Of course I want to be like them. They’re beautiful as blades forged in some divine fire. They will live forever.
And Cardan is even more beautiful than the rest. I hate him more than all the others. I hate him so much that sometimes when I look at him, I can hardly breathe.
Jude was seven when her parents were murdered and she and her two sisters were stolen away to live in the treacherous High Court of Faerie. Ten years later, Jude wants nothing more than to belong there, despite her mortality. But many of the fey despise humans. Especially Prince Cardan, the youngest and wickedest son of the High King.
To win a place at the Court, she must defy him–and face the consequences.
As Jude becomes more deeply embroiled in palace intrigues and deceptions, she discovers her own capacity for trickery and bloodshed. But as betrayal threatens to drown the Courts of Faerie in violence, Jude will need to risk her life in a dangerous alliance to save her sisters, and Faerie itself.
After seeing so much hype around book two in this series (and so much thirst on Twitter for Cardan), I finally convinced my self to check this series out and get my hands on the audiobook. The fae are amongst the most interesting supernatural creatures to me, and in that regard, I wasn’t fully disappointed (looking at you ACOTAR). Unfortunately, the characters and the overall Mean Girls in Fairyland feel turned me off.
I’ll start with what I liked. After having read ACOTAR several years back, my expectations for the fae in YA was literally on the floor. If Jude didn’t spend 75% of the book having dramatically steamy sex with Cardan, I would be happy. And, I was glad to find out, she certainly did not. There was court intrigue, which I really liked, and when Jude wasn’t busy telling the reader how much she hated Carden, I liked her ambitions and determined character.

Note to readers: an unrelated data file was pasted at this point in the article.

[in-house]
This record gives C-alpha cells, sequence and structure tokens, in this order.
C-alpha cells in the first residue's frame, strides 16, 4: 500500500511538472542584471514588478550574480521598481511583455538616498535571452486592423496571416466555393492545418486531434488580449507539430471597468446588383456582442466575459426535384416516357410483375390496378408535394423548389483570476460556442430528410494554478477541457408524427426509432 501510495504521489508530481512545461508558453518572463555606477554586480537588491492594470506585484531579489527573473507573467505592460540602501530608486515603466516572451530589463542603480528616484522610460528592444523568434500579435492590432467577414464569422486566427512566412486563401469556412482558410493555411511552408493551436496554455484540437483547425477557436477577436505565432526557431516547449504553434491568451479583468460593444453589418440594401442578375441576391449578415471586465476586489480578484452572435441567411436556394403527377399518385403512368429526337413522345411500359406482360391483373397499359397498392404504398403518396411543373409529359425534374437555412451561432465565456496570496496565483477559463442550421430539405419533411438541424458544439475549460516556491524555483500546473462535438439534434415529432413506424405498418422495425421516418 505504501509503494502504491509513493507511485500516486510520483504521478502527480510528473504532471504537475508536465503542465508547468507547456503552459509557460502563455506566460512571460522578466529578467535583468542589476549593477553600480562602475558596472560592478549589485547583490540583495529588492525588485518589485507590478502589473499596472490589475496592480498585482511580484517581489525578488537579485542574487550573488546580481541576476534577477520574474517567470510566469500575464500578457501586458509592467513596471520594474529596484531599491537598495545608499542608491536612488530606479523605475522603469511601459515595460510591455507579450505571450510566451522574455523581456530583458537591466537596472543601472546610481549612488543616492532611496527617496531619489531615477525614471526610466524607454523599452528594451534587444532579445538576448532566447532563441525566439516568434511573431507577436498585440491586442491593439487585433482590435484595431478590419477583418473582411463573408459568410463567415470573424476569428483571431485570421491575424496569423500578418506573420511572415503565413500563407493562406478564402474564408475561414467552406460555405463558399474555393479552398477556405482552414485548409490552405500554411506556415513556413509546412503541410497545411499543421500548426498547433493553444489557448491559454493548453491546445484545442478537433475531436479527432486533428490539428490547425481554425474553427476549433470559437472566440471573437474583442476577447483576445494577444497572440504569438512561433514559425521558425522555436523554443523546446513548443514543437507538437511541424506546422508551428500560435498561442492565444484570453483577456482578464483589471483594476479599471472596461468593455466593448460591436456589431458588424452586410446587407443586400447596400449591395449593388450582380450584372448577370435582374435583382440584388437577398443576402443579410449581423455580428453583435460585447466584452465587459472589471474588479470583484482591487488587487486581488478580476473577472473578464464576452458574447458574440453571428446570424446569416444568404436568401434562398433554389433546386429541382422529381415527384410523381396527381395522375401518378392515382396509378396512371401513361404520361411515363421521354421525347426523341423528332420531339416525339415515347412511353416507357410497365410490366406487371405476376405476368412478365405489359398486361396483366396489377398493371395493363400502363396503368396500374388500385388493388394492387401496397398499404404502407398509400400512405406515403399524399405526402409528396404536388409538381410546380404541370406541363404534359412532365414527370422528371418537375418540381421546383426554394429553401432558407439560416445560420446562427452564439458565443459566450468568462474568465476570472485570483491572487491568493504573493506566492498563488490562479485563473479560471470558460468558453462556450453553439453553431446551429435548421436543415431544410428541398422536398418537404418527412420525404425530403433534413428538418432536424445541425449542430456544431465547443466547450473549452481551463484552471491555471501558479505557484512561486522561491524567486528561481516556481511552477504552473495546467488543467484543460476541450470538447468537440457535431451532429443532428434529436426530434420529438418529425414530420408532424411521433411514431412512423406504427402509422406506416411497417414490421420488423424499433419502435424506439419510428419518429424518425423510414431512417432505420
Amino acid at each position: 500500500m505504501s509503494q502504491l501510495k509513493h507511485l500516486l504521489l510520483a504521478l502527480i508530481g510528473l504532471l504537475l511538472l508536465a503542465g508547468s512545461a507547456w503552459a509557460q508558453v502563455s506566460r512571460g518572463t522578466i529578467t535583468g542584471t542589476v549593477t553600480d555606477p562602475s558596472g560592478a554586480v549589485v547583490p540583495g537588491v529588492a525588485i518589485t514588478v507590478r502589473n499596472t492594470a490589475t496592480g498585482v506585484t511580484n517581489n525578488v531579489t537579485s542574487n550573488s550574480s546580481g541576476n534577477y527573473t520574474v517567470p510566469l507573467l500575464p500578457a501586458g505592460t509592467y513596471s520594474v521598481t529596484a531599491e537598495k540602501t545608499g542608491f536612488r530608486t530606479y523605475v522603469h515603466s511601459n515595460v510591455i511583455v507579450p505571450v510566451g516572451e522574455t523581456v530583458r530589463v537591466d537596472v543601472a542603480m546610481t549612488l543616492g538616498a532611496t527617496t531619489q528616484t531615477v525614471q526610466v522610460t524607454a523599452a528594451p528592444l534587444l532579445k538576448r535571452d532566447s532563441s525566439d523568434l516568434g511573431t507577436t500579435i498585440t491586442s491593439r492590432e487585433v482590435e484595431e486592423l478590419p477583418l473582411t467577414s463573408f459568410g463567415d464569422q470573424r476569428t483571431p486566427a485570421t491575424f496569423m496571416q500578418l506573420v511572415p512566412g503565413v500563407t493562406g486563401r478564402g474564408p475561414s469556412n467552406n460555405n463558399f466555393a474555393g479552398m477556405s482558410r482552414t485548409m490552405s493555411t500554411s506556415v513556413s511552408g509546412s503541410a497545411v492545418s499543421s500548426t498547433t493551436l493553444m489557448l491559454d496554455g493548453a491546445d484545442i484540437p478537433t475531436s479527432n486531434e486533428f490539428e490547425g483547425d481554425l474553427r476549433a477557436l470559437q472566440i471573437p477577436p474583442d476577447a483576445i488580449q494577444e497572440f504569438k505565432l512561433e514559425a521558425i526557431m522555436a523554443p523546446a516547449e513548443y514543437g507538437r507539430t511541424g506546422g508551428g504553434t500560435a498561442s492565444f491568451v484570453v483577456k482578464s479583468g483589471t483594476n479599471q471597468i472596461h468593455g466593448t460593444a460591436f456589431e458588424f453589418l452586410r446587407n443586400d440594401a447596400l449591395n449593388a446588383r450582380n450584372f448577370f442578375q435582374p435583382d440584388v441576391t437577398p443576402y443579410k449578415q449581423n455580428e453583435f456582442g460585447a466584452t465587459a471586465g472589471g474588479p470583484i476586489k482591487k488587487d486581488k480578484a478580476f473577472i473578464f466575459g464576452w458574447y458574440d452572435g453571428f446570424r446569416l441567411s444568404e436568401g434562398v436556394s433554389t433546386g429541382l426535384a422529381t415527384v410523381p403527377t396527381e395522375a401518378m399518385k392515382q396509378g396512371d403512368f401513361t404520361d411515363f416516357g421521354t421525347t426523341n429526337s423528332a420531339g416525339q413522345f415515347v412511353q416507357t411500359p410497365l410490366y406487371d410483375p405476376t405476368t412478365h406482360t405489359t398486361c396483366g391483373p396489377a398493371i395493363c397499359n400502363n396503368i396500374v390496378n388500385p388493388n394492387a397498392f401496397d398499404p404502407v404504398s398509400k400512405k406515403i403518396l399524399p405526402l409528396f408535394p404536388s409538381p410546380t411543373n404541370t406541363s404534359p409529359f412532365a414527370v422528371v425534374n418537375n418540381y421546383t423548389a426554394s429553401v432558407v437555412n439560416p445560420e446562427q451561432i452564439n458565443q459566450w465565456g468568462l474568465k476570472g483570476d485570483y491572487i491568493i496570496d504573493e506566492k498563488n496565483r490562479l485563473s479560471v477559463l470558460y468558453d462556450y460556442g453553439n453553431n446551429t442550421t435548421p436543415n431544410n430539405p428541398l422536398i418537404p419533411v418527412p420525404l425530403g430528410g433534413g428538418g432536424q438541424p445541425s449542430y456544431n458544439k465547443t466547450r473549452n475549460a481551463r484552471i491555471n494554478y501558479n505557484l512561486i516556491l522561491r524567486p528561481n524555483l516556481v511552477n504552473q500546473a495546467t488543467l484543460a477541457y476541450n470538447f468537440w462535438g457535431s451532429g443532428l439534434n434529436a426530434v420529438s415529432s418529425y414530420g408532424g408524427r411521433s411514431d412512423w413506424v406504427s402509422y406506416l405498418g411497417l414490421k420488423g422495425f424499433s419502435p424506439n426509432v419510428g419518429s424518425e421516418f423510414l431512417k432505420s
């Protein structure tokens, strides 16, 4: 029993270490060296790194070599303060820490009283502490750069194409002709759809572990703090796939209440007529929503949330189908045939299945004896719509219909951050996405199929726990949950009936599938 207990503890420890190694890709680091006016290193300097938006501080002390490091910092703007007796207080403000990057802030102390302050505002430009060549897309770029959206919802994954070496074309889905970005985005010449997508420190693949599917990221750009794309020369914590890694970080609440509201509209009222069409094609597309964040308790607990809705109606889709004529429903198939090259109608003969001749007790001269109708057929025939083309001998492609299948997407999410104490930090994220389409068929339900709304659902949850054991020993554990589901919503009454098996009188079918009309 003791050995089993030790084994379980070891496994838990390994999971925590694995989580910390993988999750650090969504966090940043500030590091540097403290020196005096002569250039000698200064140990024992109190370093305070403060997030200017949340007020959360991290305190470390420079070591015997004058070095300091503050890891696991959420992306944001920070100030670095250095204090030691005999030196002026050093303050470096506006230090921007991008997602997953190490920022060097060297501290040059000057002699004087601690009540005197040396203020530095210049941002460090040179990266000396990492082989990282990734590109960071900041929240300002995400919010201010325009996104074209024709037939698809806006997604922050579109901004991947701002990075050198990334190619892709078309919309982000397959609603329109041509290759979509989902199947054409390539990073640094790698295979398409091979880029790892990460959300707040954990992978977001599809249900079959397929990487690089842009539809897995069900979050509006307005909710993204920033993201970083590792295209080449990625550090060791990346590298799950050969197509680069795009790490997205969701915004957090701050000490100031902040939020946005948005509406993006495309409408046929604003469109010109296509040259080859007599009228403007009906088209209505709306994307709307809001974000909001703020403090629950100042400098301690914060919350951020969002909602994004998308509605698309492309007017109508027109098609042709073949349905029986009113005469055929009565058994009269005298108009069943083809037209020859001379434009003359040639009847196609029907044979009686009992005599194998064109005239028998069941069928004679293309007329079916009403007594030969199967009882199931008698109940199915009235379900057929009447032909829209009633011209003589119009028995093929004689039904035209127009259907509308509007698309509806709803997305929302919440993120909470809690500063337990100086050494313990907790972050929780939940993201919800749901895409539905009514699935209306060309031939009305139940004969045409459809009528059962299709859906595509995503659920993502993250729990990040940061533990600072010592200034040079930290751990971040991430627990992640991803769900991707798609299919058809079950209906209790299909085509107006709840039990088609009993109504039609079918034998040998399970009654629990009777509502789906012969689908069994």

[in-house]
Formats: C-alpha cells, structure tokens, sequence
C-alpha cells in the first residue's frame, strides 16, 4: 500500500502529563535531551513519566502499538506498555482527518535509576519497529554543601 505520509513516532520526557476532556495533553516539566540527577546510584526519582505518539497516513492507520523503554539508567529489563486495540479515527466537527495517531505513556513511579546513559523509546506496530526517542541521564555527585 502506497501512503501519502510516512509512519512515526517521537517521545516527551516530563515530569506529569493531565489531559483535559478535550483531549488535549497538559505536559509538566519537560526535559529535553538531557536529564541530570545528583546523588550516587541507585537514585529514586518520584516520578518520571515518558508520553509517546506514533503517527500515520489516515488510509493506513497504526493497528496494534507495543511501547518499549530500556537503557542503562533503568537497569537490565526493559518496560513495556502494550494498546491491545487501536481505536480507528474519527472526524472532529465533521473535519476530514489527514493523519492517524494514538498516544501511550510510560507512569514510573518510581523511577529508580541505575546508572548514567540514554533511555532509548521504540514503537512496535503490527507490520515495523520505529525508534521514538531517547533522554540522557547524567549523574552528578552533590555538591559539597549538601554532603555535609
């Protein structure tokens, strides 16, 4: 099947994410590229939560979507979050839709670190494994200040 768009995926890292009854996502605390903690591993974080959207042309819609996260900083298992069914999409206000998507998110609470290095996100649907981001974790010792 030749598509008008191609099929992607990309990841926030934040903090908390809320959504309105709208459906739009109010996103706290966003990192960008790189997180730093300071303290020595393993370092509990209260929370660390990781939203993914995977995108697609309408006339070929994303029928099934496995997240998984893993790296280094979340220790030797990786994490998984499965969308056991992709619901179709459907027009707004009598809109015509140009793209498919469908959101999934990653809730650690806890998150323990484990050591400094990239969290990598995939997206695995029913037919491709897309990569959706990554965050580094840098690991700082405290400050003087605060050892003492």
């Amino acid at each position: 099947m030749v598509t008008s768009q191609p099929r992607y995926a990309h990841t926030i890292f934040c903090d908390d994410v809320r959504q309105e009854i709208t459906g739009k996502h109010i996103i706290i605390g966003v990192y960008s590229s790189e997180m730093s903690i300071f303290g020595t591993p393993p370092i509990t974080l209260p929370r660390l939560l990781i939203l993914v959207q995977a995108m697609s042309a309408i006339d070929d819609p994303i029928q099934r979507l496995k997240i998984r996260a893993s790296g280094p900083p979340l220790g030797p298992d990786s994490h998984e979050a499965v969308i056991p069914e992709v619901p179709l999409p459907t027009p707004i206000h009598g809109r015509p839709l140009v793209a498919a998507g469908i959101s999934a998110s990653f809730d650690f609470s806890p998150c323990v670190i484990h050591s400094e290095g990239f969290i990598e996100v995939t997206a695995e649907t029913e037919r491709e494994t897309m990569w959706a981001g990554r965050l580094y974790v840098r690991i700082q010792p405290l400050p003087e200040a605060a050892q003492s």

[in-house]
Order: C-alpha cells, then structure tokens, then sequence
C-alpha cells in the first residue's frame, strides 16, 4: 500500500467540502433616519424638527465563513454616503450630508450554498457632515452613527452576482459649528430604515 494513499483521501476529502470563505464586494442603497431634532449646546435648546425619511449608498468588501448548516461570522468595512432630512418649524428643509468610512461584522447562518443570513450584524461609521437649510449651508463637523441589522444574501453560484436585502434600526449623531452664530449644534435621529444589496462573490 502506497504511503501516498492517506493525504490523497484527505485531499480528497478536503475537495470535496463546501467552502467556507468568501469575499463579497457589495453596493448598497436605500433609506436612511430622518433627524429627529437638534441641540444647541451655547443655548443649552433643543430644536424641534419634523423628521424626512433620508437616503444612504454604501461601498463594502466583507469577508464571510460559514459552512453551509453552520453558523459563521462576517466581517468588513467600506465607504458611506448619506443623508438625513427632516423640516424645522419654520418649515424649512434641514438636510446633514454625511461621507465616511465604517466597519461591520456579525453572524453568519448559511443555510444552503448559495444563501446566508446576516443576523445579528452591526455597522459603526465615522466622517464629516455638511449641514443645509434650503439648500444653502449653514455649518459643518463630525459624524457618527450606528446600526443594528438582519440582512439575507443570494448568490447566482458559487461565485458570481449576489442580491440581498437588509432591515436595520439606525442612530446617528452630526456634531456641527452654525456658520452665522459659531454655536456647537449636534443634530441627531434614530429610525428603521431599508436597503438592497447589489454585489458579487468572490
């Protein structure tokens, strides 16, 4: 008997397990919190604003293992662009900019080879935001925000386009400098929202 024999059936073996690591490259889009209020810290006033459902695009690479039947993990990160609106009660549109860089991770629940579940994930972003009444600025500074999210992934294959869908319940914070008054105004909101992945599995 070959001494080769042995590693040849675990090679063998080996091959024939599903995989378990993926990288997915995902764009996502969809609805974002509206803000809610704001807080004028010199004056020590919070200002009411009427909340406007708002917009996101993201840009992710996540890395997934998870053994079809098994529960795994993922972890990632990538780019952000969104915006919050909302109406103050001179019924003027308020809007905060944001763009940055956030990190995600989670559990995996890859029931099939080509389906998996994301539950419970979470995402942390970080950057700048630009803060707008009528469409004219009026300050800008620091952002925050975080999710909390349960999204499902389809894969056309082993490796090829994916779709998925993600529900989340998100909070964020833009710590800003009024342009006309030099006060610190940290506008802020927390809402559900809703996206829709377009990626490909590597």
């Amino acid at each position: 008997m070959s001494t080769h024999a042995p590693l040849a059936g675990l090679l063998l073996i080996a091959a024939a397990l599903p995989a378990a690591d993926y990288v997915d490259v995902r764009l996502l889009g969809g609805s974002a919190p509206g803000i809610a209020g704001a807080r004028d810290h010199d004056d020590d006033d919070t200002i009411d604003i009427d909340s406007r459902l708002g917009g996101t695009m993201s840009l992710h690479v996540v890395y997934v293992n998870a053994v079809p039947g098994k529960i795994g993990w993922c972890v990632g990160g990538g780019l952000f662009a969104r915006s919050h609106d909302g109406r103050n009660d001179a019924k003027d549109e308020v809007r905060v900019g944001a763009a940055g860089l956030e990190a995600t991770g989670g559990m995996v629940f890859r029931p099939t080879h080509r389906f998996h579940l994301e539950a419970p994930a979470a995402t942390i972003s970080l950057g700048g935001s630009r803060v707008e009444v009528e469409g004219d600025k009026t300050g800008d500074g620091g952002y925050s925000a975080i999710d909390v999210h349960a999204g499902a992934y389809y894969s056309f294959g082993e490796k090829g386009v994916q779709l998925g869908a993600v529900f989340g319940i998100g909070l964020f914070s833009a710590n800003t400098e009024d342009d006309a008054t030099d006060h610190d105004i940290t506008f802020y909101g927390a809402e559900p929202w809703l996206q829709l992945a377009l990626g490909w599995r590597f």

Unfortunately, the biggest detractor of this book for me was the overall highschool, Mean Girls-esque feel. Within the first 30 minutes of listening, I was so so close to DNFing because of how boring it was to listen to teenaged human girls be bullied by similar aged(?) teenaged(???) faeries throwing mud in their food, pulling their pigtails, and calling them names. Compared to the notorious fae trickery, this kind of lunchroom bullying just felt so childish and petty and so so out of character from what I would expect from faeries. I thank my friends for convincing me to keep going and telling me “it gets better” because once the intrigue and actual plot kicked in, it did get better. Somewhat.
Even after Jude gets dragged into conspiracies for crowning the next king and the lunchroom bullying fades away a little, there are still these little reminders of, oh yeah there’s a human world, oh yeah they like to go to the mall, oh yeah let’s describe in extreme detail every dress and every outfit other characters are wearing for the humans to fawn over that just felt so out of place from this otherwise fantasy world. While I think the narrator did a great job, I also think these details were exaggerated with the valley-girl voices she gave the characters that just really hammered in those points.
One of my biggest pet peeves when reading is when an author describes a character as clever, and then the character doesn’t deliver. Holly Black does this in spades. Early on, Jude’s father is described as a master strategist and that Jude is learning in his steps and is also supposed to be a good strategist. Almost immediately after, Jude’s father boasts about how their enemies are probably not very smart and they don’t need to be taken seriously. Which, to me, raises an immediate red flag of someone who’s not very good at strategy. Later on, I felt like these characters fell for the easiest mistakes and the twists very extremely predictable, situations that “master strategists” should have been able to predict.
Finally, I didn’t like Carden. I don’t see his appeal?? And this is coming from someone who likes evil characters. He’s a dick, but only in a petty way, he’s not very clever, has no plans of his own and just wants to sit around drinking, and just over… I didn’t find him interesting? He’s a terrible love interest for sure. Jude you can do way better. Supposedly he gets better in book two, but given what I’ve seen so far, I’m dubious.
Overall, I rate this book a 3/5. I liked the court intrigue and I liked Judes ambition, but constant Mean Girls high school feel really dragged the book down.
r/Fantasy 2020 Bingo Squares
- Novel Set in a School or University
- Romantic Fantasy/Paranormal Romance
- Format: Audiobook
Publisher: Little Brown Books for Young Readers